What is marriage and why is it important?
Marriage, properly understood, is and has always been a covenant by which a man and a woman establish between themselves a partnership for life that is by its nature ordered toward the good of the spouses and the procreation and education of offspring.
Arland K. Nichols: “The word ‘marriage’, like all words, means something and it is for that something that we fight. We defend a natural institution that is essential for the flourishing of humanity and we argue for it from varied perspectives. Many have the conviction that God created marriage and from the beginning ordered it toward his command to be fruitful and multiply and then further dignified marriage by elevating it to a sacrament that signifies the love Jesus has for His Church. Some rally around an institution we know to be the cornerstone of society, indeed the first natural society, and the fundamental building block of a thriving community and nation. Others are concerned because we know that children have a natural right to be raised by both parents in a stable and loving home.”
CCC 1603: “The intimate community of life and love which constitutes the married state has been established by the Creator and endowed by him with its own proper laws. . . . God himself is the author of marriage.”
The vocation to marriage is written in the very nature of man and woman as they came from the hand of the Creator. Marriage is not a purely human institution despite the many variations it may have undergone through the centuries in different cultures, social structures, and spiritual attitudes. These differences should not cause us to forget its common and permanent characteristics. Although the dignity of this institution is not transparent everywhere with the same clarity, some sense of the greatness of the matrimonial union exists in all cultures.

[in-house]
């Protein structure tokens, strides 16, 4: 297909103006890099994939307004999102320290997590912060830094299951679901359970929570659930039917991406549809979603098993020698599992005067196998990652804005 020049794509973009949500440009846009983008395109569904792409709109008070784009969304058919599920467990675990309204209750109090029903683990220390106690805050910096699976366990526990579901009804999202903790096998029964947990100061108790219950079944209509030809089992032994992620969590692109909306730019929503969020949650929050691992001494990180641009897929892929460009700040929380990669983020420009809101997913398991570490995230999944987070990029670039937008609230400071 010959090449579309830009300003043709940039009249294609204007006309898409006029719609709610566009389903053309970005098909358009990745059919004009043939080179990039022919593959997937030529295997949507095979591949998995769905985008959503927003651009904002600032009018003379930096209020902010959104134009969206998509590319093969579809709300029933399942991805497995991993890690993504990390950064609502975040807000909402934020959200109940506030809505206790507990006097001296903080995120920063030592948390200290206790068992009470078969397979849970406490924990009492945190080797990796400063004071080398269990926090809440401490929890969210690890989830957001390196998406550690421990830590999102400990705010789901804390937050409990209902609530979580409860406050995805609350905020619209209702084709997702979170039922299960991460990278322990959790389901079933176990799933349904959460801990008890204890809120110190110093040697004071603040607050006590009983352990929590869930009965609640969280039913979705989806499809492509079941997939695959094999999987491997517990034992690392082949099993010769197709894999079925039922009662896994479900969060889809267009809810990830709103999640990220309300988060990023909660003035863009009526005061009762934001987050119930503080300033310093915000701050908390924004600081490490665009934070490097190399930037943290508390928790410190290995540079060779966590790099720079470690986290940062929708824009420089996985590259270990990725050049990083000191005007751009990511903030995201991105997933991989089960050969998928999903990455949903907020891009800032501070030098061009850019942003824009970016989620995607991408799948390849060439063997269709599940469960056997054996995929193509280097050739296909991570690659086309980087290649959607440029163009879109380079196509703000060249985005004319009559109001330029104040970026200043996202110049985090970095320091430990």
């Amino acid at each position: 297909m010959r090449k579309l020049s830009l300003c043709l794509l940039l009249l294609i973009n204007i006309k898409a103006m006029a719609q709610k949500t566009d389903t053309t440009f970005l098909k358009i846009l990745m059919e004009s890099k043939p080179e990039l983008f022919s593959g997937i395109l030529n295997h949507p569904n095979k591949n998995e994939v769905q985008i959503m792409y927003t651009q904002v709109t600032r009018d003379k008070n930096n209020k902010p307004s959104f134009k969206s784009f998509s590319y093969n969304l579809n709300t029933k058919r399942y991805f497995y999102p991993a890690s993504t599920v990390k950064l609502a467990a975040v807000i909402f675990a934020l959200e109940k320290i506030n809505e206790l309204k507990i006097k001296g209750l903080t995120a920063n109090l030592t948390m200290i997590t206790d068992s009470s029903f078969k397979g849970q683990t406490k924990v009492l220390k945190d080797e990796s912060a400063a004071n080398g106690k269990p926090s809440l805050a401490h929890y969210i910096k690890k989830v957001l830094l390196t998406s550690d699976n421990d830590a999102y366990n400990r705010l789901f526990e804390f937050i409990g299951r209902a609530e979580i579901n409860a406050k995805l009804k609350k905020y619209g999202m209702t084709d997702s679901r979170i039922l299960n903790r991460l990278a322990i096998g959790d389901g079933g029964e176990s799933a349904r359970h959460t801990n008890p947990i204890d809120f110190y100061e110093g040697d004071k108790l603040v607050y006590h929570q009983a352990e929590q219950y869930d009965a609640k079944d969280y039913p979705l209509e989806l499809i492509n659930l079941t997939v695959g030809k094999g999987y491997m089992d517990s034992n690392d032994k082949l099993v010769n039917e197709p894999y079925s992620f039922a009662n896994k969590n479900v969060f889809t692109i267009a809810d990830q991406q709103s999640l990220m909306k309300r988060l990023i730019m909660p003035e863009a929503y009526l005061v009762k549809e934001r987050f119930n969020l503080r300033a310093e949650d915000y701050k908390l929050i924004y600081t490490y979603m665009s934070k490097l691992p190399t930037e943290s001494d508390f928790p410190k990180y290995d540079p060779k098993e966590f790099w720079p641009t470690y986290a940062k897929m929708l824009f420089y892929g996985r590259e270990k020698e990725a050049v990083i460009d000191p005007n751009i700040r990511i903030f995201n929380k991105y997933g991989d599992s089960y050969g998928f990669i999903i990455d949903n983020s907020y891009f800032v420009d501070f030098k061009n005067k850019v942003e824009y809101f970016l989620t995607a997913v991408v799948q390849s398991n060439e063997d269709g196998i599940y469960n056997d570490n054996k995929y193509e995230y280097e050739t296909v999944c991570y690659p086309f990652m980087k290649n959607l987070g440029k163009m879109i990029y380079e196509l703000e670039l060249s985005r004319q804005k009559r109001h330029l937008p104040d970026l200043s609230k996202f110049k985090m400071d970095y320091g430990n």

Why are children the focal point of a proper definition of marriage?
Familiaris Consortio 14: “According to the plan of God, marriage is the foundation of the wider community of the family, since the very institution of marriage and conjugal love are ordained to the procreation and education of children, in whom they find their crowning.
“In its most profound reality, love is essentially a gift; and conjugal love, while leading the spouses to the reciprocal ‘knowledge’ which makes them ‘one flesh,’ does not end with the couple, because it makes them capable of the greatest possible gift, the gift by which they become cooperators with God for giving life to a new human person. Thus the couple, while giving themselves to one another, give not just themselves but also the reality of children, who are a living reflection of their love, a permanent sign of conjugal unity and a living and inseparable synthesis of their being a father and a mother. …
“It must not be forgotten, however that, even when procreation is not possible, conjugal life does not for this reason lose its value. Physical sterility in fact can be for spouses the occasion for other important services to the life of the human person, for example, adoption, various forms of educational work, and assistance to other families and to poor or handicapped children.”
Family Structure Studies: “To be raised by an intact biological family presents clear advantages for children over other forms of parenting. In particular, the NFSS [New Family Structures Study] provides evidence that previous generations of social scientists were unable to gather—evidence suggesting that children from intact, biological families also outperform peers who were raised in homes of a parent who had same-sex relationships. Therefore, these two new studies reaffirm—and strengthen—the conviction that the gold standard for raising children is still the intact, biological family.” Read more…
What impact does legalizing “same-sex marriage” have on society?